Reader Mary Groome of Wakefield, QC writes, “Thank you so much for writing Kathleen’s Cariole Ride. I enjoyed the history and the examples of courage and love these people exhibited.”

Season’s Greetings & Happy Reading from CozyBookBasics!

http://www.amazon.com/author/margaretvirany

http://www.cozybookbasics.wordpress.com

http://www.amazon.com/Book-Kells-Growing-Ego-Void-ebook/dp/B00440DQNA/ref=asap_bc?ie=UTF8

http://www.amazon.com/Kathleens-Cariole-Ride-Margaret-Virany-ebook/dp/B006NFSYV8/ref=asap_bc?ie=UTF8

 

I used this table display and it helped me sell seven books at Brittons book store and four at the Small Press Book Fairl

I used this table display to help me sell eleven books altogether Saturday at Brittons book store and the Small Press Book Fair. Other Ottawa authors I know who are on the trail are Bob Barclay, Allan Bowker, Barry Findlay and Bob Fowler. Check the Citizen’s Book Events for those I’ve missed.

Pearl Pirie is an icon of the avant garde poets' community in Ottawa. She hosts a radio program and conducts workshops.

Pearl Pirie is an icon of the avant garde poets’ community in Ottawa. She hosts a radio program and conducts workshops. Here she takes a rare pause at the 20th anniversary Small Press Book Fair sale.

I was across from Pearl at the wonderfully varied SPBF, selling my books in a more classical style. We're  friends and photographed each other.

I was across from Pearl at the very varied SPBF, selling my books in a more classical style. We’re friends and photographed each other.

Thank you for dropping by. This blog for all lovers of life and language aims to be useful and entertaining. Topics vary from how to build a canoe to how my mom moved from “prince to preacher and fog to bog” as a war bride after world war one. Writing advice is squeezed in between. Find out more about A Book of Kells: Growing Up in an Ego Void, Kathleen’s Cariole Ride and Eating at Church on Amazon, CreateSpace or my website.

Happy Reading from Cozy Book Basics!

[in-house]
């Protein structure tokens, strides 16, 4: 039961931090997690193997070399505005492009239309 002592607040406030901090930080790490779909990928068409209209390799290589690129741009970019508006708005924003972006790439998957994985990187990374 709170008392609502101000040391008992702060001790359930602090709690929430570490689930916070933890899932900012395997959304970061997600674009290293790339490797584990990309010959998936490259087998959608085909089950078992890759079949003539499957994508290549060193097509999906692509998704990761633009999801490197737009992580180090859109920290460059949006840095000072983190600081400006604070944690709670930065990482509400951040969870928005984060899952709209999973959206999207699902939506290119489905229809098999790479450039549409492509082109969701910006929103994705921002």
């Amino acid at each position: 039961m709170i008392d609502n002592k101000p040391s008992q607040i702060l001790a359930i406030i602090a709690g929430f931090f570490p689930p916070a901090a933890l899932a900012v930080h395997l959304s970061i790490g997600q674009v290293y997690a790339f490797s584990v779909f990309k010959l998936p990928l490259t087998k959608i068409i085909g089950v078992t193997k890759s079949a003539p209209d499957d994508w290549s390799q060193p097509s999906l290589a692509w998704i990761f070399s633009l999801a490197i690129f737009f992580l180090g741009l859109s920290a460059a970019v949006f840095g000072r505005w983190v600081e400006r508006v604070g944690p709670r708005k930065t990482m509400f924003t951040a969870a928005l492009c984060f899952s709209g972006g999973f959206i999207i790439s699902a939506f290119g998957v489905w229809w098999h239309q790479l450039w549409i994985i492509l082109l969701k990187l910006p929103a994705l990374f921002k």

scrnshot kcrI am finding that an author who is converting an e-book to a paperback has a lot of work to do. Fortunately, my publisher CreateSpace is a pioneer in the process and has honed it to perfection. My job is to type the manuscript into Microsoft Word according to their guidelines, edit it and get at least one other person to proofread it. By now I have learned how to scan pictures into my computer and use the picture program from the MW toolbar to size them and insert them into the manuscript. With more and more practice, I have become quite expert at getting them placed precisely!

When I am ready, I go into the CreateSpace website and click on the commands that let them know I am here to publish my Kindle e-book as a paperback. Because CreatSpace and Kindle are both owned by Amazon, they will convert my book to the new format at no cost! All I need to do is follow their explicit instructions and fill out their forms. They ask for details of my identity, my book’s title, the number of pages, my choice of dimensions, etc.

They also require an ISBN (international standard book number) so that it can be cataloged by libraries and distributors. I got my number from Library & Archives Canada, although I could have had CreateSpace get it for me. Mine was Canadian; theirs would have been American. I had been advised by Canadian publishers at the Frankfurt Book Fair in 2003 to follow this path and also to create my own imprint name and logo.This makes the author’s copyright solid.

Making a cover was easy with the CreateSpace cover creator, since you can choose from a variety of templates, fonts and pictures to find what suits  your book best. You can experiment and see previews of your book title in different designs and colors until you are satisfied.

When you are ready, you convert your manuscript to a PDF by clicking the appropriate line in MW, then go into CreateSpace. It will tell you when to press ‘upload’, ‘submit’ and ‘save’ until the job is done. If you are in doubt at any step of the way, you can contact support and get immediate help over the phone or by email.

I found the whole process very satisfactory and am now waiting for them to finish reviewing my files. Then I will ask them to send me a proof copy by priority post. Changes can still be made but everything takes time. The last decisions are to accept  what they say the price will be and order as many copies as you wish. Besides the postage for the proof ($25) the books will be your only expense.

Thank you for dropping by. This blog for all lovers of life and language aims to be useful and entertaining. Topics vary from how to build a canoe to how my mom moved from “prince to preacher and fog to bog” as a war bride after world war one. Writing advice is squeezed in between. Find out more about A Book of Kells: Growing Up in an Ego Void, Kathleen’s Cariole Rideand Eating at Church on Amazon, Goodreads or my website.

Happy Reading from Cozy Book Basics!

(Next week I will write about how I plan to promote and sell the paperback.)